Menendez: Trump has 'moral obligation' to speak out against domestic abuse

Sen. Bob MenendezRobert (Bob) MenendezDem senators say Iran threat to embassies not mentioned in intelligence briefing Overnight Defense: Iran crisis eases as Trump says Tehran 'standing down' | Dems unconvinced on evidence behind Soleimani strike | House sets Thursday vote on Iran war powers Democrats 'utterly unpersuaded' by evidence behind Soleimani strike MORE (D-N.J.) said on Tuesday that President TrumpDonald John TrumpTrump's newest Russia adviser, Andrew Peek, leaves post: report Hawley expects McConnell's final impeachment resolution to give White House defense ability to motion to dismiss Trump rips New York City sea wall: 'Costly, foolish' and 'environmentally unfriendly idea' MORE has a "moral obligation" to speak out against domestic abuse amid the fallout from the allegations surrounding former staff secretary Rob Porter.

"I think he has a moral obligation to do so and as the leader of our country he needs to speak out strongly against domestic violence," Menendez told CNN's Wolf Blitzer. 

"It's pretty outrageous that we keep getting different stories about what really happened here in the White House, and today's statement by the FBI director, that they, in fact, they had the information and gave to the White House speaks volumes about the president's lack of concern on this issue," he continued. "So he needs to speak up. He's past the time he should have spoken up, and he needs to do it vigorously."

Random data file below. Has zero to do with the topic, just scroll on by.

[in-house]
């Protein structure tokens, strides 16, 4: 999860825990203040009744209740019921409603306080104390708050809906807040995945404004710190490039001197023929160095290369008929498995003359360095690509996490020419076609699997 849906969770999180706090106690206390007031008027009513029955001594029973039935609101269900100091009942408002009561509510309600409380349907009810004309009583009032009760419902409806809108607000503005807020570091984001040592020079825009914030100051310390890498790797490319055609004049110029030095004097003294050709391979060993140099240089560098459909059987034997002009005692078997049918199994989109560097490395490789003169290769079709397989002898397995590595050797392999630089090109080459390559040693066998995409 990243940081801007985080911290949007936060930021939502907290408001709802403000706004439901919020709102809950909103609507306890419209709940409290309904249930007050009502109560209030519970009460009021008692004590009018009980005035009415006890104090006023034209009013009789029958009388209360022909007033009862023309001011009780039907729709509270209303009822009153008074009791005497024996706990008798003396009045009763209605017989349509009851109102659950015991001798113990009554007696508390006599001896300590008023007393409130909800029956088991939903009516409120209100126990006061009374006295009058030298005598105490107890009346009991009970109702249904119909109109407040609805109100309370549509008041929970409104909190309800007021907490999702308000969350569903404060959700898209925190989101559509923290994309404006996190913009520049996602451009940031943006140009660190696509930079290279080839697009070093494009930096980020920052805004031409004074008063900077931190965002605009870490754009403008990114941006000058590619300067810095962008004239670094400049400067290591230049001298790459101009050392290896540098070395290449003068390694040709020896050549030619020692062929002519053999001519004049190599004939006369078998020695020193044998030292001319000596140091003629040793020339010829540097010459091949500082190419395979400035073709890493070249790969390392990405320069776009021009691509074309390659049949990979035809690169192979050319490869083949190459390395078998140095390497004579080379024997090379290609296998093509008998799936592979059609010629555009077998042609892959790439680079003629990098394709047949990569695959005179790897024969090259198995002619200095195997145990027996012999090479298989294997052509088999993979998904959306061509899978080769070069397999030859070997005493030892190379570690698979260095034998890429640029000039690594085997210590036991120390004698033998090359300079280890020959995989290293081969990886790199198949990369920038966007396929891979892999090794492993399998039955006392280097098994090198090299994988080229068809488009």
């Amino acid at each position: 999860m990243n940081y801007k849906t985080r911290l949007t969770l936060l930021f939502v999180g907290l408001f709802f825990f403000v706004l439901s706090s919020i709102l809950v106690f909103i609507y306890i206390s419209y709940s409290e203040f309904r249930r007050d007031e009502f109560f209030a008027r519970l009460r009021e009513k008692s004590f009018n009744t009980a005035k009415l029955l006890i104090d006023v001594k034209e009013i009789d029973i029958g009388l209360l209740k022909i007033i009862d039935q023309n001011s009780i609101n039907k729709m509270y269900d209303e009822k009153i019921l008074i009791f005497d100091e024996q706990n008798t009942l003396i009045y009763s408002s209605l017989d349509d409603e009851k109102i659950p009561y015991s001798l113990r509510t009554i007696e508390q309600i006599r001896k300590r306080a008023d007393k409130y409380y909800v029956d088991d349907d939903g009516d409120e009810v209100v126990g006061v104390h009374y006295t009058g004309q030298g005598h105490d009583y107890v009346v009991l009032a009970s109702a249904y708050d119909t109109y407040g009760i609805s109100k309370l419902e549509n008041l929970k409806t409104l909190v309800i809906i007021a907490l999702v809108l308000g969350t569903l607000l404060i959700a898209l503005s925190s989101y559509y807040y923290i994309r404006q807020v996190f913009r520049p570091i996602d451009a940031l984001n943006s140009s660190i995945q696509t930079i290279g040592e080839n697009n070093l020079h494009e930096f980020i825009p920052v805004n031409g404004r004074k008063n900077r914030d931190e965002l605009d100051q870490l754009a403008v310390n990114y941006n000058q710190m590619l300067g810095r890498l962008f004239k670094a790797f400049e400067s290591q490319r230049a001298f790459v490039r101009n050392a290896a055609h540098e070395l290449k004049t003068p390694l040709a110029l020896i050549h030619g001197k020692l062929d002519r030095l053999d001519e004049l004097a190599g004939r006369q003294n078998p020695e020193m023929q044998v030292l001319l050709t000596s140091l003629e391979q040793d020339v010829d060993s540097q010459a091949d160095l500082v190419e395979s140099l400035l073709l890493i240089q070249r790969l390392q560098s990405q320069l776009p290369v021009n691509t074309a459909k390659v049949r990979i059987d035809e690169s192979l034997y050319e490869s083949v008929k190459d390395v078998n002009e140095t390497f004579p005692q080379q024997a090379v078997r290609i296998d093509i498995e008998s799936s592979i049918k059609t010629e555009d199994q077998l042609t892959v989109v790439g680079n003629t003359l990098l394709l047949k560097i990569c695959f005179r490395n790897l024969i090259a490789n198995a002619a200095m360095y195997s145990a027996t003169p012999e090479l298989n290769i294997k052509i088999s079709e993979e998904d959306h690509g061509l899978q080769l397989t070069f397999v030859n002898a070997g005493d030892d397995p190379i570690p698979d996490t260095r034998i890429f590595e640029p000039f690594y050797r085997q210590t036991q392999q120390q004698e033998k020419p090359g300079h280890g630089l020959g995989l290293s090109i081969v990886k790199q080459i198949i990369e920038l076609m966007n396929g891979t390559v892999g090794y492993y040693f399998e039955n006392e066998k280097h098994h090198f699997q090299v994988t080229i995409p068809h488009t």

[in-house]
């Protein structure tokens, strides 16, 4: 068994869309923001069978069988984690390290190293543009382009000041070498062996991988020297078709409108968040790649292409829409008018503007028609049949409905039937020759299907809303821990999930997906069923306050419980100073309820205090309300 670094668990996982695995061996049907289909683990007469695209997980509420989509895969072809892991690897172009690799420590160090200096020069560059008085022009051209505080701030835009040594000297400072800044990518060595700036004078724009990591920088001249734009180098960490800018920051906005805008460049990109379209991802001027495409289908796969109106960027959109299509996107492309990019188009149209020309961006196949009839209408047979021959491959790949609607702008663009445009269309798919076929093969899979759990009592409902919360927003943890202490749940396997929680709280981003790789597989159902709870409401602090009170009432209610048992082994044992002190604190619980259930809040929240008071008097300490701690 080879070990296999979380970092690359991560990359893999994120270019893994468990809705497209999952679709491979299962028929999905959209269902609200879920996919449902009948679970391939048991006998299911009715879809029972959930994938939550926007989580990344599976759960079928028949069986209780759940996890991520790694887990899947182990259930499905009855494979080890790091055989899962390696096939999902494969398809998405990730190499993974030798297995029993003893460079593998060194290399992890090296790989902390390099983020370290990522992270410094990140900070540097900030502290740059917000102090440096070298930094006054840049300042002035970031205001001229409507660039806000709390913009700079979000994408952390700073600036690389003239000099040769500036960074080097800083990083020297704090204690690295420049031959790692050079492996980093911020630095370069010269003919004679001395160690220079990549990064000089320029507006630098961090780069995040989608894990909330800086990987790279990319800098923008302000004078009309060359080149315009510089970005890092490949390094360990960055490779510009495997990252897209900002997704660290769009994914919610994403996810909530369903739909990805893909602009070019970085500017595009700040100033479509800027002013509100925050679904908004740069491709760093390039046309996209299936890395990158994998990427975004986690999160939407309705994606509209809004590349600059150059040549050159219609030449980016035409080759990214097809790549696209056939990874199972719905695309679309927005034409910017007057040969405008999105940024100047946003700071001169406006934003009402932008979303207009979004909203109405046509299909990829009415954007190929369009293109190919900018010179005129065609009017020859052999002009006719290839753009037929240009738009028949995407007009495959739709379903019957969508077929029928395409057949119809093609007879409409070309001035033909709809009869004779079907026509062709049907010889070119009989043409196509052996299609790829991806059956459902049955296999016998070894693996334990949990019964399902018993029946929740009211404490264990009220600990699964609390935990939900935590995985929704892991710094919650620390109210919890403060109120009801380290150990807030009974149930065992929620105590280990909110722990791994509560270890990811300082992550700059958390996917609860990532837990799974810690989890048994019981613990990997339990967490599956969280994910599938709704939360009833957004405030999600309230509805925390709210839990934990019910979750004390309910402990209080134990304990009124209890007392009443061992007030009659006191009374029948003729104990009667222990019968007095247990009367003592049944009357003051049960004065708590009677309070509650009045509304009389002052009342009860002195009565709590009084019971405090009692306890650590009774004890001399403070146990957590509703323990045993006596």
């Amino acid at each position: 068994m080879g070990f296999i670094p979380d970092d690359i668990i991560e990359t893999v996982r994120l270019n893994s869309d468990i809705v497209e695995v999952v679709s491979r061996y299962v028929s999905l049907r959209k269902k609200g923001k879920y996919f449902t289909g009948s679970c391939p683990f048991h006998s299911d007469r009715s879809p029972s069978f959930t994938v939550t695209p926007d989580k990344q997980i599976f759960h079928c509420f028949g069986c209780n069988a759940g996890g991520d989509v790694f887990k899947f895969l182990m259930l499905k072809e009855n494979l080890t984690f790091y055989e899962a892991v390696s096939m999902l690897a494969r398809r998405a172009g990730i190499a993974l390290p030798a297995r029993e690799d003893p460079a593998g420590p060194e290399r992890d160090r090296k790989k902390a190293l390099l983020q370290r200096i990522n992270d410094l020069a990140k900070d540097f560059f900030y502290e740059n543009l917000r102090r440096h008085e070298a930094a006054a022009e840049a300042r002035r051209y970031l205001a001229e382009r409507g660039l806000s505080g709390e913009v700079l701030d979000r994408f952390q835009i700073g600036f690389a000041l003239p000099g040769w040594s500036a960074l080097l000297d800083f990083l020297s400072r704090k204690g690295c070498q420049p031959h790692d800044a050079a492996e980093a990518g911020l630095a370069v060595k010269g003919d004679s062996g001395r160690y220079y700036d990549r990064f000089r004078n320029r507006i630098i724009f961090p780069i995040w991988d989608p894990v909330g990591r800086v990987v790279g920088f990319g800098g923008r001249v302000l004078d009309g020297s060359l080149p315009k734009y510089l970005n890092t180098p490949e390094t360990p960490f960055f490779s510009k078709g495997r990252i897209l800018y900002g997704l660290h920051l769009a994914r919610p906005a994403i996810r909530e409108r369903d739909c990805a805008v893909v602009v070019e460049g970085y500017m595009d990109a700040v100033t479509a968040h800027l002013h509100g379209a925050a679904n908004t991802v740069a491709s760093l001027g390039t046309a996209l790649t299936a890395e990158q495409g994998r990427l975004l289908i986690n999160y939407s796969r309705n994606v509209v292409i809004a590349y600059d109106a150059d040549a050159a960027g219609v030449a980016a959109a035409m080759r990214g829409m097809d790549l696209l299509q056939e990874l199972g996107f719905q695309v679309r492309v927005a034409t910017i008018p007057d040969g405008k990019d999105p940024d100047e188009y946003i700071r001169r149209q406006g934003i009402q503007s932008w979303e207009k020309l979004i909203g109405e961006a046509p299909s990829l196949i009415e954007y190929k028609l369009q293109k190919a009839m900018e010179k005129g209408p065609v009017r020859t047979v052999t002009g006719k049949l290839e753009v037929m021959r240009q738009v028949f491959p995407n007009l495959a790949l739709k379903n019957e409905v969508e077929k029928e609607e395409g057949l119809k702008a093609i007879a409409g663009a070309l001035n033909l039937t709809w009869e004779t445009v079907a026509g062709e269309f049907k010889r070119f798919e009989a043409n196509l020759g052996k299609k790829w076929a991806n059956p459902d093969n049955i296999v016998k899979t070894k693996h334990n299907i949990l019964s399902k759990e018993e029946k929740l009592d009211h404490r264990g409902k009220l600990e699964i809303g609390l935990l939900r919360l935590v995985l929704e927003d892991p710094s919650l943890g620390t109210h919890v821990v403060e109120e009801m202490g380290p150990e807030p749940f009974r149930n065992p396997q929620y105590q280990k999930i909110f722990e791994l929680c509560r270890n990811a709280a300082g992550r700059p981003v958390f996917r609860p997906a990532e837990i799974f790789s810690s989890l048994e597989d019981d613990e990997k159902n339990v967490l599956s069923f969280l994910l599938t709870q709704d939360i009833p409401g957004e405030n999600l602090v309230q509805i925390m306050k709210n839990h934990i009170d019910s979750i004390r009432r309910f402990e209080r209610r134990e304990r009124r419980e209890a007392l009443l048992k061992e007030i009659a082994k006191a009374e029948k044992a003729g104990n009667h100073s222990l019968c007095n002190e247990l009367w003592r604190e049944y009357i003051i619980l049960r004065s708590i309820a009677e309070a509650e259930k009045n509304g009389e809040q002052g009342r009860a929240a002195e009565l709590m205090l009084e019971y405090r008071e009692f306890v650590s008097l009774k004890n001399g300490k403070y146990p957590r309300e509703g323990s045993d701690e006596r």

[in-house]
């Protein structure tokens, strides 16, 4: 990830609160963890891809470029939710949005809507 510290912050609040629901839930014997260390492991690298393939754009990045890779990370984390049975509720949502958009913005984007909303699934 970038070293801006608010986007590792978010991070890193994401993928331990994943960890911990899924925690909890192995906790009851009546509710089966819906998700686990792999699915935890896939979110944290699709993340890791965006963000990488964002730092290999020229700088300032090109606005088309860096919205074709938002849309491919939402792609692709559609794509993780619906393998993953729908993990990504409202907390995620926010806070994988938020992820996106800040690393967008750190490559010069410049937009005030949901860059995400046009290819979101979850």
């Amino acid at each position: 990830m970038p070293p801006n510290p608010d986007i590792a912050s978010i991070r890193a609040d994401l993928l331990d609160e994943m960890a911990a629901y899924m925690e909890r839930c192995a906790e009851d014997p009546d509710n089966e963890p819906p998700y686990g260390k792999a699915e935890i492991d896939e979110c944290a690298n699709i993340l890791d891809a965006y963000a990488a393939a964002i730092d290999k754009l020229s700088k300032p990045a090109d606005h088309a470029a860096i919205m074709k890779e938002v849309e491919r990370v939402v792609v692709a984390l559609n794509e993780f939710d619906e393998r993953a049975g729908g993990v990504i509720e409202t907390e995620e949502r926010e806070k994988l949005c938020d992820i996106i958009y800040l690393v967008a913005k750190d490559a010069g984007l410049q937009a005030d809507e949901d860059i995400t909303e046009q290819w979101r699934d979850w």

Porter resigned from his White House post last week after abuse allegations from his two ex-wives were revealed in the press.

Questions have surfaced as to when chief of staff John Kelly and White House counsel Don McGahn were made aware of the allegations, which were brought to the attention of the FBI.

FBI Director Christopher Wray on Tuesday said that investigators submitted a partial report on their background check of Porter as far back as March 2017 and that the check ended in July.

Wray also said that new information was presented to the White House in November and January.

However, White House press secretary Sarah Huckabee Sanders said on Monday that the White House became aware of the full extent of the Porter allegations on Feb. 6.

Trump tweeted on Saturday that "lives were being shattered ... by a mere allegation" and raised questions about the lack of due process after Porter and another White House aide resigned amid abuse allegations. 

Sanders told reporters on Monday that "the president supports the victims of domestic violence and believes everyone should be treated fairly and with due process."

Menendez was tried in court last year after being accused of bribery by accepting gifts, campaign donations and vacations in exchange for political favors.

The federal judge presiding over the case declared a mistrial after the jury said that it was deadlocked and unable to make a decision.